“Given what we see across the board today, this is par for the course. There is a force that hides truth – and by doing so, allows the light of America to dim each day. This decision only affirms that.”

Joe Bastardi
Chief Forecaster

“This case reminds me of the asbestos scandal, as well as the chlorofluorocarbon vs. the ozone layer misery. Now we are fighting this new hype: the asserted ‘climate change’ by heat-trapping ‘greenhouse gases,’ especially carbon dioxide. I started opposing this hype publicly in 1989.

“CO2 is the ‘gas of life.’ Without CO2 life on this planet would have big problems. Carbon isotopes show that just some 4 percent of the atmospheric CO2 comes from man’s burning of fossil fuel. Hence the asserted rise in atmospheric CO2 is not mainly due to man, but caused by nature. This is enough information to stop this hype – if anyone cares to listen.”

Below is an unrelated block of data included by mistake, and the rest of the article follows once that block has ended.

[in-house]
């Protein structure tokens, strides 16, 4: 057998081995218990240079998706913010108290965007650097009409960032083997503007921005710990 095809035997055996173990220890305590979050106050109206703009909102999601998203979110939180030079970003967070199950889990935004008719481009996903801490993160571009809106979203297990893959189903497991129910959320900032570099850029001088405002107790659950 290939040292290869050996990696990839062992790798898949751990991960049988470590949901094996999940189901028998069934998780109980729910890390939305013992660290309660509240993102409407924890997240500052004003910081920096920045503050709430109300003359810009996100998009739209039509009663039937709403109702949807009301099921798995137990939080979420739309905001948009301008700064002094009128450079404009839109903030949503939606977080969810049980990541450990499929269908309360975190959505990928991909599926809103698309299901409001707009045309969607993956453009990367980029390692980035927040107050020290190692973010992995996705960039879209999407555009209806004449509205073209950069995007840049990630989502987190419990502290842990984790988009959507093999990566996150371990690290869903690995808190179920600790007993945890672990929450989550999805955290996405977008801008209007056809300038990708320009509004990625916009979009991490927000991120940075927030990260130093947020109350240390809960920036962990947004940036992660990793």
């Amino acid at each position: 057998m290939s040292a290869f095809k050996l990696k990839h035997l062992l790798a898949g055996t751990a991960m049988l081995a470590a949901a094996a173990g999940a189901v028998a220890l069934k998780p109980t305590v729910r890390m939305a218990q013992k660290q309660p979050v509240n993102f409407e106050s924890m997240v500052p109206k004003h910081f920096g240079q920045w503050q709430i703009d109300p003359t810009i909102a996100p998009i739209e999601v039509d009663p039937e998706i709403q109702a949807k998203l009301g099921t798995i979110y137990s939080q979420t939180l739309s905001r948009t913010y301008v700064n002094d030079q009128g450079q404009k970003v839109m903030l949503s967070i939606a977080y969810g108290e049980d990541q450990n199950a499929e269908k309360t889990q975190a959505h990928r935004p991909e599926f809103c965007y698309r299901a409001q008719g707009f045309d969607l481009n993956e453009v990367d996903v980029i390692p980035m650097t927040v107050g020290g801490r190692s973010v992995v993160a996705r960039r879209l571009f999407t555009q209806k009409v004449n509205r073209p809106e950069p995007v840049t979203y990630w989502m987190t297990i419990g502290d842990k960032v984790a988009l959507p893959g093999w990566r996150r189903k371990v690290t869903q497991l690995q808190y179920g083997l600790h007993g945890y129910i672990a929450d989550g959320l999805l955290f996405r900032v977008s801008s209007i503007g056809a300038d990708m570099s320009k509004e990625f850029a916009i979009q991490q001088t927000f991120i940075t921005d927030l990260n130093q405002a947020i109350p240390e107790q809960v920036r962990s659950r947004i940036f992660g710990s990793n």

Tom Segalstad
Resource and Environmental Geology
University of Oslo, Norway

“I am not much encouraged by the fact that the Supreme Court is going to revisit the question of whether carbon dioxide (CO2) emissions must be reduced to save the Earth from global warming. The issue before the court will be whether the Environmental Protection Agency was justified in setting new permit requirements for stationary sources such as power plants and factories.

“The court has already ruled that CO2 – whose importance to all life on Earth is comparable to oxygen – is a ‘pollutant,’ a conclusion that defies logic and the known science that CO2 plays no role whatever regarding the Earth’s climate. It ignores the fact that, while levels of CO2 have risen, the Earth has not warmed for the past fifteen years or more. There is no global warming. And it ignores the fact that a single volcano eruption puts more CO2 into the atmosphere than all the power plants in the USA could in a year’s time.